As much as McCarthy and Arendt are retroactively lodged within this circle of men who explain things (the “boys,” in the vernacular of the women’s correspondence), they both understood a more complex reality. They saw that the men’s admiration for them, such as it was, was laced with hostility. To be fair, they didn’t have much good to say about most of the men, either. Of Bellow, for example, McCarthy wrote to Arendt:
I hear that Saul is in poor shape again, attacking what he calls the American Establishment, meaning his critics. He gave a lecture in London and the audience was asked to stay in its seats for ten minutes (or five?) after the lecture was over, so that no one would approach him for his autograph on the way to his getaway car.
Of Kazin, who’d written an attack on McCarthy, Arendt wrote:
These people get worse as they get older, and in this case it is just a matter of envy. Envy is a monster.
For Arendt and McCarthy, their alignment, and their shared position as outsiders, became clear in 1963, when “Eichmann in Jerusalem” (Arendt’s report on Adolf Eichmann’s trial in Jerusalem, which appeared as a five-part series in this magazine) and “The Group” (McCarthy’s novel about eight Vassar graduates making mistakes in New York) were published. The two very different books caused very similar levels of fuss in the literary and intellectual worlds. Both women felt betrayed by hostile reviews in publications run by people they considered friends—Arendt was mauled by Lionel Abel in the Partisan Review, and McCarthy was parodied by Elizabeth Hardwick (using the pen name Xaiver Prynne) in the New York Review of Books, then pilloried again in that publication, by Norman Mailer. They sent each other palliative letters. “That the ‘boys’ have tried to turn against you seems to me only natural,” Arendt wrote, “and I think it has more to do with ‘The Group’ being a best-seller than with any political matters.” McCarthy responded, “It occurs to me that a desire to make a sensation has taken precedence in New York over everything else. The literary and intellectual world is turning into a series of Happenings, like the one at the Edinburgh Theatre Conference where a naked girl was introduced into the auditorium.”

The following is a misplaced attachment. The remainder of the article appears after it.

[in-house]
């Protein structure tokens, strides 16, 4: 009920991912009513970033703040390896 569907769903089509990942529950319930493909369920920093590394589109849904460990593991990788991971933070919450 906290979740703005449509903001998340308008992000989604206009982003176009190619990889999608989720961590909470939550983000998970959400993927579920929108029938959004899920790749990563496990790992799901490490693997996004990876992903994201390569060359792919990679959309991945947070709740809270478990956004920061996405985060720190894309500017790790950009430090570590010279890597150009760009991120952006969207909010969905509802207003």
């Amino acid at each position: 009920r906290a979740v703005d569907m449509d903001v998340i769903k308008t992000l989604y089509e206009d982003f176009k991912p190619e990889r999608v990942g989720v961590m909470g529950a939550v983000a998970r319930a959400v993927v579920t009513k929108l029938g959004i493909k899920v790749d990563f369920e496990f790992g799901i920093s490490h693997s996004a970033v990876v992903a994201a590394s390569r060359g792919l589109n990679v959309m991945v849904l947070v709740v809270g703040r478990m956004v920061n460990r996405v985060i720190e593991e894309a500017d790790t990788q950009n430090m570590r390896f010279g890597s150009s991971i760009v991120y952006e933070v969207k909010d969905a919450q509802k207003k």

The two women were certainly not the first to enjoy this kind of close intellectual bond. But the particular shape theirs took, that of a bulwark against their naysayers, is worth considering, particularly when so many women still struggle to assert critical authority, to make men listen to their claims about the workplace, art, literature, and politics.
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It would be a mistake to think of Arendt and McCarthy’s alliance as the result of some shared sense of “sisterhood,” in the parlance of the second wave. Neither was particularly sympathetic with what they called “women’s lib.” A graduate supervisor of mine, Jennifer Nedelsky, of the University of Toronto, was a student of Arendt’s in the nineteen-seventies. She remembers riding in an elevator to a seminar with Arendt. On Nedelsky’s coat was a button for the Chicago Women’s Liberation Union. Arendt noticed it, pointed, and, drawing her finger around in slow, disdainful circles, said to Nedelsky, “This is not zerious.”
McCarthy was slightly less disdainful, though she said that Arendt’s views influenced her, and that she was not a feminist. In a 1986 lecture, she admitted, “There are so many kinds of feminists. I’m sort of sympathetic with the wrong kind. That is, with Betty Friedan, and so on. I happen to like her.” (In a letter, she called Germaine Greer “an absurd Australian giantess.” And she periodically conceded to having felt under siege by men, although she insisted that she didn’t feel unfairly targeted as a woman.) It seems clear that McCarthy and Arendt thought of whatever sisterhood they had as a personal affinity, not a political affiliation.
In any event, there is proof that personal affinity triumphed over strategic alliances. Arendt and McCarthy didn’t much like the other women they’d run into in their social world. Diana Trilling complained that they were rude to her, primarily because they classified her as one of “the wives.” Indeed, McCarthy wrote to Arendt that Trilling, who had written to theN.Y.R.B. criticizing McCarthy’s report on Vietnam, “is such a fool, if she didn’t occupy her absurd place in the New York establishment, they would have thrown her letter in the wastebasket.”
And then there was Susan Sontag. When she appeared on the scene, in the early nineteen-sixties, Sontag was immediately enamored of Arendt, who read Sontag’s first novel and enjoyed it. But, later, something soured. “And what about her?” McCarthy teased Arendt in a 1967 letter. “When I last watched her with you at the Lowells’, it was clear that she was going to seek to conquer you. Or that she had fallen in love with you—the same thing. Anyway, did she?” According to Renata Adler, Arendt never cared for Sontag, though history doesn’t record why, not yet.
But you can make too much of Arendt and McCarthy’s feeling no special obligation toward other women. The problem with sisterhood—the idea of a sunny alliance on the basis of a shared feminine fate—has always been that it deprives women of all individual taste, history, and temperament. In short, it can insist that women not be human beings. And if you are like Arendt and McCarthy, if you like to write and argue and criticize, the only basis for the importance of your general claims—those beyond your particular experience—is the fact that you are human, like everybody else. And humans, after all, need friends to act as sounding boards for ideas as much as for gossip. The trick, as Arendt and McCarthy knew, is simply finding the right person for it.
Michelle Dean is a writer and journalist at work on a book about female intellectuals.
Top: Mary McCarthy in Paris in 1971. Photograph by Enrico Sarsini/Time & Life Pictures/Getty. Portrait of Hannah Arendt, 1944. By Fred Stein Archive/Archive Photos/Getty